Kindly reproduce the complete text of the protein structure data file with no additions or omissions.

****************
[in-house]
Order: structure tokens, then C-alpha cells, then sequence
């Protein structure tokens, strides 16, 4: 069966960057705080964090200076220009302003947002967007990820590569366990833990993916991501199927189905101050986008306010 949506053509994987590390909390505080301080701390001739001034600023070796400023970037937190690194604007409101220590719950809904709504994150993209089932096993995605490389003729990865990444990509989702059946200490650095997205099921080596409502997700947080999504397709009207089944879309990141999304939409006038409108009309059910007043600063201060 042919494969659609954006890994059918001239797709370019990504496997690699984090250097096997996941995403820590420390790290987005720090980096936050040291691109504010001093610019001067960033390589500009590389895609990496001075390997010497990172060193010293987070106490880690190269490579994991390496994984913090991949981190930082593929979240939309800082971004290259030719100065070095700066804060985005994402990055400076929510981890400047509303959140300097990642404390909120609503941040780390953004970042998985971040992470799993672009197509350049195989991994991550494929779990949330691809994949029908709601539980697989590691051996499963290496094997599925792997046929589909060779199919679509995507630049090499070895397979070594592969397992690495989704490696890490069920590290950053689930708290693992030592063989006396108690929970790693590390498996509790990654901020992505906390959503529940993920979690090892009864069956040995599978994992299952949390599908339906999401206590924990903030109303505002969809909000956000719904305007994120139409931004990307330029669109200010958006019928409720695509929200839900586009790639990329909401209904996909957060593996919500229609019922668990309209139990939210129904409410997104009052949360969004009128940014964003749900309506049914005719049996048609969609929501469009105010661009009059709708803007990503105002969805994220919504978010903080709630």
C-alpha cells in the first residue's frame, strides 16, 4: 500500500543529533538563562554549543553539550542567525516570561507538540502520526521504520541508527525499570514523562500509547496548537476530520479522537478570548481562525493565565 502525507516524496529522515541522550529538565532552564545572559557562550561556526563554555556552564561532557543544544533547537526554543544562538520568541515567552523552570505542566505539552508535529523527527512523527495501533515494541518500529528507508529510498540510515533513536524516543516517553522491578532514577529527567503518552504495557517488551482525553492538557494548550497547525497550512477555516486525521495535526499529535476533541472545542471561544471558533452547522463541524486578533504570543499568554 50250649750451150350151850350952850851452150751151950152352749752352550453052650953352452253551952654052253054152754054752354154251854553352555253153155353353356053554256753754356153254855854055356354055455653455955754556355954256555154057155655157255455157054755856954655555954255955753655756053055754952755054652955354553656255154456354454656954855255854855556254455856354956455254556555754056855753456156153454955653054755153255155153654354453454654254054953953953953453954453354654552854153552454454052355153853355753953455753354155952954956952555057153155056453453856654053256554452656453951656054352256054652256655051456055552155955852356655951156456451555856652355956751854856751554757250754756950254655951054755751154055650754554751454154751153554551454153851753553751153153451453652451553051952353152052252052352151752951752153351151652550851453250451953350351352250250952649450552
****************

[in-house]
Order: structure tokens, then C-alpha cells, then sequence
């Protein structure tokens, strides 16, 4: 069966960057705080964090200076220009302003947002967007990820590569366990833990993916991501199927189905101050986008306010 949506053509994987590390909390505080301080701390001739001034600023070796400023970037937190690194604007409101220590719950809904709504994150993209089932096993995605490389003729990865990444990509989702059946200490650095997205099921080596409502997700947080999504397709009207089944879309990141999304939409006038409108009309059910007043600063201060 042919494969659609954006890994059918001239797709370019990504496997690699984090250097096997996941995403820590420390790290987005720090980096936050040291691109504010001093610019001067960033390589500009590389895609990496001075390997010497990172060193010293987070106490880690190269490579994991390496994984913090991949981190930082593929979240939309800082971004290259030719100065070095700066804060985005994402990055400076929510981890400047509303959140300097990642404390909120609503941040780390953004970042998985971040992470799993672009197509350049195989991994991550494929779990949330691809994949029908709601539980697989590691051996499963290496094997599925792997046929589909060779199919679509995507630049090499070895397979070594592969397992690495989704490696890490069920590290950053689930708290693992030592063989006396108690929970790693590390498996509790990654901020992505906390959503529940993920979690090892009864069956040995599978994992299952949390599908339906999401206590924990903030109303505002969809909000956000719904305007994120139409931004990307330029669109200010958006019928409720695509929200839900586009790639990329909401209904996909957060593996919500229609019922668990309209139990939210129904409410997104009052949360969004009128940014964003749900309506049914005719049996048609969609929501469009105010661009009059709708803007990503105002969805994220919504978010903080709630």
C-alpha cells in the first residue's frame, strides 16, 4: 500500500543529533538563562554549543553539550542567525516570561507538540502520526521504520541508527525499570514523562500509547496548537476530520479522537478570548481562525493565565 502525507516524496529522515541522550529538565532552564545572559557562550561556526563554555556552564561532557543544544533547537526554543544562538520568541515567552523552570505542566505539552508535529523527527512523527495501533515494541518500529528507508529510498540510515533513536524516543516517553522491578532514577529527567503518552504495557517488551482525553492538557494548550497547525497550512477555516486525521495535526499529535476533541472545542471561544471558533452547522463541524486578533504570543499568554 50250649750451150350151850350952850851452150751151950152352749752352550453052650953352452253551952654052253054152754054752354154251854553352555253153155353353356053554256753754356153254855854055356354055455653455955754556355954256555154057155655157255455157054755856954655555954255955753655756053055754952755054652955354553656255154456354454656954855255854855556254455856354956455254556555754056855753456156153454955653054755153255155153654354453454654254054953953953953453954453354654552854153552454454052355153853355753953455753354155952954956952555057153155056453453856654053256554452656453951656054352256054652256655051456055552155955852356655951156456451555856652355956751854856751554757250754756950254655951054755751154055650754554751454154751153554551454153851753553751153153451453652451553051952353152052252052352151752951752153351151652550851453250451953350351352250250952649450552